Each time I go on a long hike I have a long time to think, a rare privilege in a fast-paced world. A week or so into every walk, I find my thoughts slowing and relaxing, and I begin enjoying the opportunity to think a thought through to its completion,
“The second best time to plant a tree is today.” I have this thing about adages, corny or cliche though they may be. I think I’m just wired to appreciate them. And, I’ve found myself quoting this one on a regular basis, especially in the years since I began doing
In my early teenage years, I was remarkably politically active. I subscribed to a number of “action alert” email lists. Every day, I logged in (via a dial-up connection) to learn of injustices in need of resolving. And then, I wrote letters and emails to my legislators, absolutely certain that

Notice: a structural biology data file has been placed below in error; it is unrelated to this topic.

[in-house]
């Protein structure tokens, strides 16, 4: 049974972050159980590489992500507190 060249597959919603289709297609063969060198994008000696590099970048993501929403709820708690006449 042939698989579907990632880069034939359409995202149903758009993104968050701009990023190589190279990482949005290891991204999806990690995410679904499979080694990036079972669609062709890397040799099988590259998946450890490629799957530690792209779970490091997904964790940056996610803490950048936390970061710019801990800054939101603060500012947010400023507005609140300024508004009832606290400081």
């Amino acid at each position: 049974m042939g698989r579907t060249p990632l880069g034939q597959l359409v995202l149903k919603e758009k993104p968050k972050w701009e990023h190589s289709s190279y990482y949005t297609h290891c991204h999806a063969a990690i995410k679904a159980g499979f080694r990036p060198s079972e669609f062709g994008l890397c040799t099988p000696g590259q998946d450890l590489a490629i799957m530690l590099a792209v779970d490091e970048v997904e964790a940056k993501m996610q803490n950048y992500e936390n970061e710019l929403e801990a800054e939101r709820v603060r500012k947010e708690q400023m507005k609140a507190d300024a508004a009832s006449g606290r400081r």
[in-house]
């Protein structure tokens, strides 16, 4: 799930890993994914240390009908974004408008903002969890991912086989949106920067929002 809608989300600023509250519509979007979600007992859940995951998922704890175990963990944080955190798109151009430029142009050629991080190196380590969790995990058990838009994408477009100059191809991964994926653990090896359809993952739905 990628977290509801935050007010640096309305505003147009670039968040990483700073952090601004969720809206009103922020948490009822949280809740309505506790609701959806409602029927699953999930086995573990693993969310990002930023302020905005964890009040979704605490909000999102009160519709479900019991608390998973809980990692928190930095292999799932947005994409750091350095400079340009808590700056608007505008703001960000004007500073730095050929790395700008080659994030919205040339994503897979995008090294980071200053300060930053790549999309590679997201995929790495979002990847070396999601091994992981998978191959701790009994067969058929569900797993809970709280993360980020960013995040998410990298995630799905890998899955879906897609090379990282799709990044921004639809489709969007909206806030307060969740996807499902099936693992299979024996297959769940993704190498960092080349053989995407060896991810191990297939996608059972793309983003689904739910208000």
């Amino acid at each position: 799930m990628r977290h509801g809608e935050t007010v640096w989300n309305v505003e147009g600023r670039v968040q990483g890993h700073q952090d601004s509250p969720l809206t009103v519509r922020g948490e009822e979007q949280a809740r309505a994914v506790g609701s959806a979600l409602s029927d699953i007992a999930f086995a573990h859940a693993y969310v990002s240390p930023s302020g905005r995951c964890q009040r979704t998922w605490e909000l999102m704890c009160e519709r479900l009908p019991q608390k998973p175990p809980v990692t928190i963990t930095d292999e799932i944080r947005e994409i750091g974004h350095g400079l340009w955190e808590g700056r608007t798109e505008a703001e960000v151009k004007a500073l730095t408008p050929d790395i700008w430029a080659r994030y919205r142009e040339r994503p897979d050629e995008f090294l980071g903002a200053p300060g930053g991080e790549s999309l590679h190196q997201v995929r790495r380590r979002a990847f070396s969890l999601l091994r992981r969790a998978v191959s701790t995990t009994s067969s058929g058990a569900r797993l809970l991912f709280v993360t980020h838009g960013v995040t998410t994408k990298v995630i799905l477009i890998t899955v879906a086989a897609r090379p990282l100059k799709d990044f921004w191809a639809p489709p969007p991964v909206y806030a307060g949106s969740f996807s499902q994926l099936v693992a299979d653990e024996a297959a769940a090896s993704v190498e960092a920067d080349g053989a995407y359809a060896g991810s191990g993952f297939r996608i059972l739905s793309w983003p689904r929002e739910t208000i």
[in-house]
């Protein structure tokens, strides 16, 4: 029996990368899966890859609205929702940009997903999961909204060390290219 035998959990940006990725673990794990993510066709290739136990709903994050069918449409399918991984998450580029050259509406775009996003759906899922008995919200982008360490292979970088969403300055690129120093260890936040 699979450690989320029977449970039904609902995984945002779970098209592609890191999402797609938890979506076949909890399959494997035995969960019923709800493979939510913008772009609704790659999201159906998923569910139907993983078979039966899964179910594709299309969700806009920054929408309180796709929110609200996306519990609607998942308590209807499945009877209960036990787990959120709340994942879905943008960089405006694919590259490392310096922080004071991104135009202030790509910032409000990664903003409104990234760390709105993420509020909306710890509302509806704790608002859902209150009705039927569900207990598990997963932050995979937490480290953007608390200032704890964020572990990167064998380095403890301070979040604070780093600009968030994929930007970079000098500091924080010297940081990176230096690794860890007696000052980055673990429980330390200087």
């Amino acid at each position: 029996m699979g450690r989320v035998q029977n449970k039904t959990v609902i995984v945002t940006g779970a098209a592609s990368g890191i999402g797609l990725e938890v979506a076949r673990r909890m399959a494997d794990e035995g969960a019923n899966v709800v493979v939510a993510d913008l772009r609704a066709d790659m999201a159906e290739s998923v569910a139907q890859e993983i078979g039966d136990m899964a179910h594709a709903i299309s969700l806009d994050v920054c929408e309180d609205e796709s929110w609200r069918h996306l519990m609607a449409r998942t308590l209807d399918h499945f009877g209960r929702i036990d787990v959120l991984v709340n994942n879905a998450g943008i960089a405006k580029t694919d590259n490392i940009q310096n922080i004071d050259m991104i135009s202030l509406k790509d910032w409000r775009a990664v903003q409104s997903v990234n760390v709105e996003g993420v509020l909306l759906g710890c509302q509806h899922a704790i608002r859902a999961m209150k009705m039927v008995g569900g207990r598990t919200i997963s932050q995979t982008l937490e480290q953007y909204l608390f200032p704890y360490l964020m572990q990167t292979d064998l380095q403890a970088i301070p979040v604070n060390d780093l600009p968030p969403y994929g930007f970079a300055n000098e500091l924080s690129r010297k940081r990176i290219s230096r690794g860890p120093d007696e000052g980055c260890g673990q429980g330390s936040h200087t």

I’m here today because of the love and advice given to me by a wonderful, compassionate, inspiring person who isn’t here any longer. I lost my uncle two weeks ago. Oftentimes, moments that leave us completely shattered also render us speechless. That hasn’t been the case for me, not now.
In the United States, it’s a long-standing tradition among long-distance hikers to celebrate the Summer Solstice by hiking naked. Because it didn’t quite seem appropriate to walk through tiny Spanish towns in the buff, I decided to commemorate the longest day of the year by taking a zero and heading